In a January 22, 1903, edition of the Winfield Courier, South Bend reported that the first arch of Dunkard Mill Bridge was finished and that this new bridge was becoming a regular attraction. It was generally recognized that watching the bridge go up was quite a sight to see.
But the very next day, January 23, an accident occurred. The middle span of Dunkard Mill Bridge fell into the river. Thankfully no one was killed or even injured, but the cost of the damage was estimated to be $1,000.
The reason the arch collapsed was that the workmen pulled the formwork out from under the arch too soon. The stones were in place, it is true, but the arch had not been grouted yet. Walter Sharp, in an endeavor to keep his costs low, relied on pouring a strong grout mixture into the joints between the interior arch stones to make the necessary angles. This meant that he did not need precisely cut arch stones, which allowed him to use local, low-cost labor rather than hire expensive professional stone cutters. That said, he did keep the facing stones of his arches precisely cut. This gave his bridges a clean look and also tended to help protect the arch from debris impacts. In the case of Dunkard Mill Bridge, the arch immediately collapsed when the formwork was removed, as the grouting had not been completed yet.
Just why the workmen pulled the form out of the unfinished arch is something of a mystery. Sharp’s account suggested the workmen had somehow run out of things to do, so just pulled the arch form out (Walter Sharp was not at the worksite when the accident occurred). Another newspaper account put it down to a misunderstanding of orders.
Not only did the mishap cause delay and extra expense, it reinforced people’s misgivings about this ambitious undertaking. Fortunately, the foundation of the arch was not damaged, and Walter Sharp sprang back into action in short order.
In fact, so quickly did Walter Sharp continue, that it became apparent he would be finished before spring was over, the estimated date of completion for the bridge being May 20, 1903. Talk of a mighty celebration floated around, and it is safe to say that Walter Sharp’s perseverance won the day.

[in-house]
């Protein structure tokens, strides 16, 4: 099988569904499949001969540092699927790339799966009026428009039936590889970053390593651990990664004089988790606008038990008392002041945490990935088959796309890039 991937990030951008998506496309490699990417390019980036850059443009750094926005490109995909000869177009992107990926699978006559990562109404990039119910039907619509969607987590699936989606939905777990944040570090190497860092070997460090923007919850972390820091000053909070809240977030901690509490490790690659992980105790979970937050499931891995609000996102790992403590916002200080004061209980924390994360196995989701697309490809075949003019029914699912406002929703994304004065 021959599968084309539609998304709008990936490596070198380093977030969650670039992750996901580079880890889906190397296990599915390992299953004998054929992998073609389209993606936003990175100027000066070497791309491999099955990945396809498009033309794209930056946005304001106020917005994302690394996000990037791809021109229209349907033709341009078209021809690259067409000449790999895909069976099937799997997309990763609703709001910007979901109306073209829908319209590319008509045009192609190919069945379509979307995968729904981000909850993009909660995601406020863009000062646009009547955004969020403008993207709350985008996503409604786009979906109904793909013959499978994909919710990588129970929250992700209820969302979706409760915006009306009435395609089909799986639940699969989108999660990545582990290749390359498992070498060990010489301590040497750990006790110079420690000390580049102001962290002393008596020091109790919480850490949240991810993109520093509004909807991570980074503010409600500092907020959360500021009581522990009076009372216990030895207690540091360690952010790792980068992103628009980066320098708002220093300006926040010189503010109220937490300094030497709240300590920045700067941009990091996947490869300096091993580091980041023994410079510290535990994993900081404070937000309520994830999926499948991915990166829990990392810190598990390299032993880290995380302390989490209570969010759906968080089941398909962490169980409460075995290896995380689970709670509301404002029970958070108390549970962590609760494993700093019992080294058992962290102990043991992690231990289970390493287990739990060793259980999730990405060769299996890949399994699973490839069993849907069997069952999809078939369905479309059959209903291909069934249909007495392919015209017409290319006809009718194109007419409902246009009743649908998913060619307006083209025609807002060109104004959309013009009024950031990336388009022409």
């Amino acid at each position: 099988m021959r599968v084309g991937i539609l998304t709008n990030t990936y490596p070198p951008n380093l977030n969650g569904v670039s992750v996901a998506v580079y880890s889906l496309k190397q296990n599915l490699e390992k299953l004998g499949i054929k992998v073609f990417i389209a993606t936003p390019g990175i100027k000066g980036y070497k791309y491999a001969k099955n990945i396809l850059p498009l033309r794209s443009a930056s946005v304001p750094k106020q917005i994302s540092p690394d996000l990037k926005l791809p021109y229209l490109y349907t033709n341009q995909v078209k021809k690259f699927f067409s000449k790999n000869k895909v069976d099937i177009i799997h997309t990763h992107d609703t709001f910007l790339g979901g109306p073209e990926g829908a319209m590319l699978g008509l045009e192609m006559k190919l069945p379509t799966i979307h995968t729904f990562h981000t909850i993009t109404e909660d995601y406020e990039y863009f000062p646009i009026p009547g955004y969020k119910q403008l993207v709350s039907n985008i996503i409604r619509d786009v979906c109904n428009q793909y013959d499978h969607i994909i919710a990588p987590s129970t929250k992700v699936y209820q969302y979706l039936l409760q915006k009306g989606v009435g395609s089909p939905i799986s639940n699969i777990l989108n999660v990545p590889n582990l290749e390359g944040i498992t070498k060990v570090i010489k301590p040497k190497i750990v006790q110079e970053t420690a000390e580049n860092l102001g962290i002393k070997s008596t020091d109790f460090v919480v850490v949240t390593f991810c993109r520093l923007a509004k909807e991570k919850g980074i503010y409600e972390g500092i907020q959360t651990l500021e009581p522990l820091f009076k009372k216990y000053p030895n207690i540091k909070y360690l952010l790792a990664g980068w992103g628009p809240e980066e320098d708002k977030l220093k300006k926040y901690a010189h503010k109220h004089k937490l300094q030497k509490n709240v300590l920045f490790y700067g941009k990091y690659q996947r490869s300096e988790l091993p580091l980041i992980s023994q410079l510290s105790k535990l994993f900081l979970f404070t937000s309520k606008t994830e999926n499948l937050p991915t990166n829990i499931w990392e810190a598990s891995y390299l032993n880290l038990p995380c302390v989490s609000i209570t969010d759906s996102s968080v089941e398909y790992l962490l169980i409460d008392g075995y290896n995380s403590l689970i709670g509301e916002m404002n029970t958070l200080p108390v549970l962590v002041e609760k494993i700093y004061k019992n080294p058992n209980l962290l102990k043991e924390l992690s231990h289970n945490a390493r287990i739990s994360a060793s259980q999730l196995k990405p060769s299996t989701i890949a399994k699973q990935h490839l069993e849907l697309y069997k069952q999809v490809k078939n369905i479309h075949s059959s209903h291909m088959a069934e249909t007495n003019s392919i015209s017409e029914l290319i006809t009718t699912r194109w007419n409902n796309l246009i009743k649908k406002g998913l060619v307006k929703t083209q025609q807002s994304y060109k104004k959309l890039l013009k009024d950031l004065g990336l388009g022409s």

Finishing the Bridge
By February, the Winfield Daily Courier reported for the benefit of the people of Cowley that the Wichita Eagle thought that Cowley County was becoming very artistic with its triple-arch bridge, which they noted would be the biggest of its kind in the state of Kansas.
In the May 1 edition of the Arkansas Valley Democrat, it was reported that Walter Sharp expected to be finished before May 20. Walter Sharp had by that time engraved the name of the Cowley commissioners on the bridge, as well as the names of the county clerk and county treasurer. Sharp reportedly stated that he added the last two names to guarantee that he would have no trouble being paid.
By May 8, Dunkard Mill Bridge was complete save for the approaches. On May 14, the Winfield Courier noted that Sharp had completed the contract for Dunkard Mill Bridge and had been awarded another stone arch bridge contract on Grouse Creek.
Walter Sharp expected that Dunkard Mill Bridge would be dedicated in the first week of June, but this proved not to be the case, for another change of plans followed. A flood occurred, and it quickly became apparent that Dunkard Mill Bridge did not exactly have sufficient waterway—the bridge backed up the Walnut River to a considerable degree. It was resolved to add a fourth, slightly smaller arch to the bridge. This addition added $1,200 to the price tag of the bridge, but was considered to be worth it.
The county commissioners accepted the bridge early in September 1903.
A Grand Celebration